• (1) An employer may require an employee to produce proof of sickness or injury for sick leave taken under section 65 if the sickness or injury that gave rise to the leave is for a period of 3 or more consecutive calendar days, whether or not the days would otherwise be working days for the employee.

    (1A) Despite subsection (1), the employer may require proof of sickness or injury within 3 consecutive calendar days if the employer—

    • (a) has reasonable grounds to suspect that the sick leave being taken by the employee is not genuine because none of the grounds in section 65(1) are met; and

    • (b) informs the employee, as early as possible after forming the suspicion that the sick leave being taken is not genuine, that the proof is required; and

    • (c) agrees to meet the employee's reasonable expenses in obtaining the proof.

    (2) Subsection (1) does not prevent an employer and employee from agreeing that the employee will produce proof of sickness or injury for sick leave provided to the employee in addition to the entitlement set out in section 65.

    (3) For the purposes of this section, proof of sickness or injury may include a certificate from a medical practitioner (within the meaning of the Medical Practitioners Act 1995) that—

    • (a) the employee is not fit to attend work because of sickness or injury; or

    • (b) the employee cannot attend work—

      • (i) because the employee's spouse or partner is sick or injured:

      • (ii) because a person who depends on the employee for care is sick or injured.

    (4) To avoid doubt,—

    • (a) this section does not prevent an employer who is otherwise legally authorised to so require, from requiring an employee to establish that there are no relevant health and safety reasons or hygiene reasons that would prevent the employee from working:

    • (b) subsection (1) or subsection (1A) does not give the employer the right to require the employee to obtain the proof from a person specified by the employer.

    Subsection (1A) was inserted, as from 22 October 2004, by section 10(1) Holidays Amendment Act 2004 (2004 No 85).

    Subsection (3)(b)(i) was amended, as from 26 April 2005, by section 7 Relationships (Statutory References) Act 2005 (2005 No 3) by inserting the words or partner after the word spouse.

    Subsection (4) was substituted, as from 22 October 2004, by section 10(2) Holidays Amendment Act 2004 (2004 No 85).

Bereavement leave

69 Bereavement leave
  • (1) An employee may take bereavement leave in accordance with sections 63 and 70 if the employee suffers a bereavement.

    (2) An employee suffers a bereavement—

    • (a) on the death of the employee's—

      • (i) spouse or partner:

      • (ii) parent:

      • (iii) child:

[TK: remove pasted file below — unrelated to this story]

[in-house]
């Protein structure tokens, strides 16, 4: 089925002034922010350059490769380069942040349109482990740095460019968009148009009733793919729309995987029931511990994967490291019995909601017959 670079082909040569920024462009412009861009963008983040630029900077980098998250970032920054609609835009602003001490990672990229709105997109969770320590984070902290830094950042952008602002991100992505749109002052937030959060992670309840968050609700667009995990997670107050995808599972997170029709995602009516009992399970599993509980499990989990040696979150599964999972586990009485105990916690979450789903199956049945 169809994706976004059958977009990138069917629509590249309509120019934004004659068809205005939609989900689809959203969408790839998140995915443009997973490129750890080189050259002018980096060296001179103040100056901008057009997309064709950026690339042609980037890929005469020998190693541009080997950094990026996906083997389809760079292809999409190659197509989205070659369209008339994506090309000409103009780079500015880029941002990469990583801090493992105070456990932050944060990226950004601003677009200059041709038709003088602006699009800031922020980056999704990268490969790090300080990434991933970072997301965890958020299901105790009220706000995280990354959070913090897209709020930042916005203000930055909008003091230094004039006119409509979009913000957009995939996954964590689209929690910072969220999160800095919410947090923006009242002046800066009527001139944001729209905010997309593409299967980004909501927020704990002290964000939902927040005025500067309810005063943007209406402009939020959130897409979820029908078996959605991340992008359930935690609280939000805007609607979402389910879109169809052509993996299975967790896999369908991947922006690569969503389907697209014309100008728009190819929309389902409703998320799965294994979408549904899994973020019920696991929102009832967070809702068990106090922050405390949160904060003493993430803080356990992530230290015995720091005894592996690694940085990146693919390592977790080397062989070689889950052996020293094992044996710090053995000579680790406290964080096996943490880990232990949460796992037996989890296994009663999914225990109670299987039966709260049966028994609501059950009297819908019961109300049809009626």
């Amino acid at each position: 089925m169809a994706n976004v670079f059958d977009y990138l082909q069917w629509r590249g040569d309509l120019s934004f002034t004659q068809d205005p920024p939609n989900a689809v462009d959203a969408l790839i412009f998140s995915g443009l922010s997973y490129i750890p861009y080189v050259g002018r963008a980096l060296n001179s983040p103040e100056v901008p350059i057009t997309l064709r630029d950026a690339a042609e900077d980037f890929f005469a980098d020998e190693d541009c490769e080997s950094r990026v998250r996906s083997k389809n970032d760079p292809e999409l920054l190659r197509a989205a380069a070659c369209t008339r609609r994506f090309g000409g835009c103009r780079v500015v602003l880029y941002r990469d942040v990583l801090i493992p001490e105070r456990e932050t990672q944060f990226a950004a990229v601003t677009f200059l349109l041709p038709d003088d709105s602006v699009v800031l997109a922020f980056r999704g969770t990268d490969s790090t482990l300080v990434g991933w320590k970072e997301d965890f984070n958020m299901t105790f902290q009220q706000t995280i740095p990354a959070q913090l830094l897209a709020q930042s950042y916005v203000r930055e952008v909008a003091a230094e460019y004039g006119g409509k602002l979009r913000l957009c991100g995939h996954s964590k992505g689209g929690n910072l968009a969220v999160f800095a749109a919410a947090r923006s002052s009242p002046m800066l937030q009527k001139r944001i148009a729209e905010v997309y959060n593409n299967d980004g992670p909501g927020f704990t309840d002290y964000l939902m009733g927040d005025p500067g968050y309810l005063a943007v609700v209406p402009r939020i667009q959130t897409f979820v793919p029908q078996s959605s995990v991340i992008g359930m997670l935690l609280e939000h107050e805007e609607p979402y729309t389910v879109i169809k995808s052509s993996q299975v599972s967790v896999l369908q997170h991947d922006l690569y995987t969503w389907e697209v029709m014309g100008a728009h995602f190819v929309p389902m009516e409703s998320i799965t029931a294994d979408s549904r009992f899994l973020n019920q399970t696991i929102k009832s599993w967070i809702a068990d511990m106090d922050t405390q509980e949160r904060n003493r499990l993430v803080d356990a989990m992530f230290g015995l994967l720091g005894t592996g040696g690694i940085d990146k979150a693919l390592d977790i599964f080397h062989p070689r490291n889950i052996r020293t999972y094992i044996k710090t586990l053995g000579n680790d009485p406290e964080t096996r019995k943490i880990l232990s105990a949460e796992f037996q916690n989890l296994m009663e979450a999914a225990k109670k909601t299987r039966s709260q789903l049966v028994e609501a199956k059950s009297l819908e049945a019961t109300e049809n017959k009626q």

• (iv) brother or sister:

      • (v) grandparent:

      • (vi) grandchild:

      • (vii) spouse's or partner's parent; or

    • (b) on the death of any other person if the employer accepts, having regard to relevant factors such as those set out in subsection (3), that the employee has suffered a bereavement as a result of the death.

    (3) For the purposes of subsection (2)(b), relevant factors include—

    • (a) the closeness of the association between the employee and the deceased person:

    • (b) whether the employee has to take significant responsibility for all or any of the arrangements for the ceremonies relating to the death:

    • (c) any cultural responsibilities of the employee in relation to the death.

    Compare: 1981 No 15 s 30A(7)

    Subsection (2)(a)(i) was amended, as from 26 April 2005, by section 7 Relationships (Statutory References) Act 2005 (2005 No 3) by inserting the words or partner after the word spouse.

    Subsection (2)(a)(vii) was amended, as from 26 April 2005, by section 7 Relationships (Statutory References) Act 2005 (2005 No 3) by inserting the words or partner's after the word spouse's.

70 Duration of bereavement leave
  • (1) An employer must allow an employee to take—

    • (a) 3 days' bereavement leave for each type of bereavement described in section 69(2)(a); and

    • (b) 1 day's bereavement leave for a bereavement described in section 69(2)(b).

    (2) If an employee suffers more than 1 bereavement at the same time, he or she may take the amount of bereavement leave specified in subsection (1) in respect of each bereavement.

Payment for sick leave and bereavement leave

71 Payment for sick leave and bereavement leave
  • (1) An employer must pay an employee an amount that is equivalent to the employee's relevant daily pay for each day of sick leave or bereavement leave taken by the employee that would otherwise be a working day for the employee.